State AGs Lead Pushback on Trump Climate Policies

Report: States have taken 300 actions to bolster environmental regulations since Donald Trump became president.

by | Dec 19, 2019

State attorneys general have taken 300 actions on climate, air, water and toxic chemicals since Donald Trump became president, according to a new report.

The strongly worded report says the Trump administration has “engaged in a concerted, across-the-board attempt to weaken many of our nation’s bedrock health, safety and environmental laws” and states have been instrumental in challenging this roll-back. The report was published on Monday by the State Energy and Environmental Impact Center at the New York University School of Law, which has been supporting AG actions across the country.

The report notes that within the past few months alone, states have filed court actions challenging the legality of the Trump administration’s replacement of the Clean Power Plan and its revocation of the California emissions waiver, and objecting to Environmental Protection Agency proposals regarding methane emissions from the oil and gas industry.

Maryland, California and Massachusetts have been most active in cases directly related to climate change, while New York state leads on issues involving clean energy and energy efficiency.

“State attorneys general have mounted multiple administrative and judicial challenges to the administration’s attempts to avoid required reductions in greenhouse gas emissions,” the report writes. “These battles are reaching a crescendo as the administration moves forward with replacement plans that will materially increase, rather than reduce, GHG emissions.” 

David Hayes, executive director of the State Energy & Environmental Impact Center, told Climate Liability News that while attorneys general have tackled other issues like immigration policy, but “you can see from our report the volume of activity is enormous and some of the larger states have really taken on a very heavy burden.”

Hayes noted that because primary responsibility for environmental protection traditionally lies with the state and attorneys generals are “enormously credible litigants,” they are “particularly well suited carriers of the message that the roll-back is illegal, is harmful and can’t proceed.”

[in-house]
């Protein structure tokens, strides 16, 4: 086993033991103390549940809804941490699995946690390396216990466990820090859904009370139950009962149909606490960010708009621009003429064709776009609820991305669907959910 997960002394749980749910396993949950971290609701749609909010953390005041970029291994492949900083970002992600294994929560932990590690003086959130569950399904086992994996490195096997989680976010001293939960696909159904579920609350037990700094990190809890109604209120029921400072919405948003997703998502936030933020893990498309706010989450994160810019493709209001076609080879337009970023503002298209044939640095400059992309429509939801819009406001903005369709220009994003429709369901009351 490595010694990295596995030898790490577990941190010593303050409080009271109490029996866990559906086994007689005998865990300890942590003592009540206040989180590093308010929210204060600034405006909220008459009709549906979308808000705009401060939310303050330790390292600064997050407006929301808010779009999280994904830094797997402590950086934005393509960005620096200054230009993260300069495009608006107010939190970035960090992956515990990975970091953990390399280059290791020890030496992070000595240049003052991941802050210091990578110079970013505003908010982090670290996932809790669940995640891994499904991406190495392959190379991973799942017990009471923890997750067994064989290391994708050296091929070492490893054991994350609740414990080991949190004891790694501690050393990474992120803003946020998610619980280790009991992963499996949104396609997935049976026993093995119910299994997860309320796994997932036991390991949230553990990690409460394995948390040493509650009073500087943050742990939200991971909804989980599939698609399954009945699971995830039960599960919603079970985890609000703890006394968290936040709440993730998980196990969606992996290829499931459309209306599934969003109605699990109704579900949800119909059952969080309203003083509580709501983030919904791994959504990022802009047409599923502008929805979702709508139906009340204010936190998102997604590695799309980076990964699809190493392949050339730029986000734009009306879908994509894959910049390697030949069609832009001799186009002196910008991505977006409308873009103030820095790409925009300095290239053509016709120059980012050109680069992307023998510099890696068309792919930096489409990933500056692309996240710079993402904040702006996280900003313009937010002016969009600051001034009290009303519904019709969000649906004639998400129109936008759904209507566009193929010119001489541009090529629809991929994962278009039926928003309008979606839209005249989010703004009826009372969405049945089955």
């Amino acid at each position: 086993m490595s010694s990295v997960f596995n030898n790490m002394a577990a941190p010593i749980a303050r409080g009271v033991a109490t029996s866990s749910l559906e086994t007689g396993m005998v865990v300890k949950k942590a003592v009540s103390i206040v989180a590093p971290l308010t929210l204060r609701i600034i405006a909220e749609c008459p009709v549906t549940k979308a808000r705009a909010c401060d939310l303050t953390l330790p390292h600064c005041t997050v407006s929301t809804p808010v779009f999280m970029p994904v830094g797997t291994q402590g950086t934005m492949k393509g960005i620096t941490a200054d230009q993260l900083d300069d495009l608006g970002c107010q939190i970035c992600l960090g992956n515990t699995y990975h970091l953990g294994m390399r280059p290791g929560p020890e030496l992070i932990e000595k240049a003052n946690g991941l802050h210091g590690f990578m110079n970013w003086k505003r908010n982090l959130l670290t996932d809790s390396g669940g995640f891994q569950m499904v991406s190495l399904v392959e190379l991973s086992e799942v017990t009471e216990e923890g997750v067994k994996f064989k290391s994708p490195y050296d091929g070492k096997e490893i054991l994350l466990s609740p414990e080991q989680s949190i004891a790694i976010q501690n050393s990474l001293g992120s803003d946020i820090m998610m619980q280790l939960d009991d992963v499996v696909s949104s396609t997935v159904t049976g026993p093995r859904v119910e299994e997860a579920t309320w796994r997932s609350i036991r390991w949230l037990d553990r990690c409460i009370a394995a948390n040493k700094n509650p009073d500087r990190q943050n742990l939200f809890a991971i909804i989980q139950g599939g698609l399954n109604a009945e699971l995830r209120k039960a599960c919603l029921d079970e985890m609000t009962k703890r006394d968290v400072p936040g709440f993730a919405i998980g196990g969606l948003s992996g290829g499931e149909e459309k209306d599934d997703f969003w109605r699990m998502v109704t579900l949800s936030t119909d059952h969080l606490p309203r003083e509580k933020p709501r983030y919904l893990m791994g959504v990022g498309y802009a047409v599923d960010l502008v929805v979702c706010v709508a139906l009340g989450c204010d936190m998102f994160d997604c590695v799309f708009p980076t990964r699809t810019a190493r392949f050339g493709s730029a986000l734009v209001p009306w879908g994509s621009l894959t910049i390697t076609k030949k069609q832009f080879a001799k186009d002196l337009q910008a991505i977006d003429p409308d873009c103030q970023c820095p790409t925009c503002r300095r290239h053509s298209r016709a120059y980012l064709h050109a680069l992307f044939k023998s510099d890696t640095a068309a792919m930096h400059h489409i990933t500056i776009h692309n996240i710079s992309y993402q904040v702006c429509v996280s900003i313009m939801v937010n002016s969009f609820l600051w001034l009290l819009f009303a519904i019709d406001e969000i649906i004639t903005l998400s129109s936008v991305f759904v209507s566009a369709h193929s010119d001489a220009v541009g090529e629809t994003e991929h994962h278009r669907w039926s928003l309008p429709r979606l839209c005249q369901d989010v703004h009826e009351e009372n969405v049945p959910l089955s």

And he expects this action to continue. “It’s taken three years for the Trump administration to get to the point where they have put on the table replacement tools for the major climate rollbacks that they’re trying to put in place. So that litigation is now beginning and the next year or two will be very intense in this area.”

Speaking at an event celebrating state environmental action against the Trump administration during international climate talks in Madrid (COP25), New Jersey Attorney General Gurbir Grewal said his office had “unique tools” and an “important role to play” in establishing the state’s environmental agenda.

“We have probably filed 30 actions since I became attorney general [in January 2018] and the majority we’re prevailing in. The reason we’re prevailing is because the administration is rather reckless and arbitrary in how its acting.”

The event was held by the U.S. Climate Action Center, a coalition of cities, states, tribes, businesses, faith groups, universities, and others set up to maintain a U.S. presence at major international climate events. 

Grewal said his role was especially important in a climate change context. He noted that New Jersey had successfully stood up in court against companies trying to build gas pipelines through the state and had joined several lawsuits to protect rules instituted by the Obama administration, including on power plants, methane emissions and the ability of states to regulate fuel efficiency.

Hayes said the COP25 climate talks should serve as a “reminder and a reinforcement to the states to carry on and to recognize that they’re on the right side of history here.” 

Alongside the report, the Center is launching a searchable database of attorney general actions.

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Isabella Kaminski
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Isabella Kaminski is a freelance journalist specializing in climate justice, environmental law, and policy.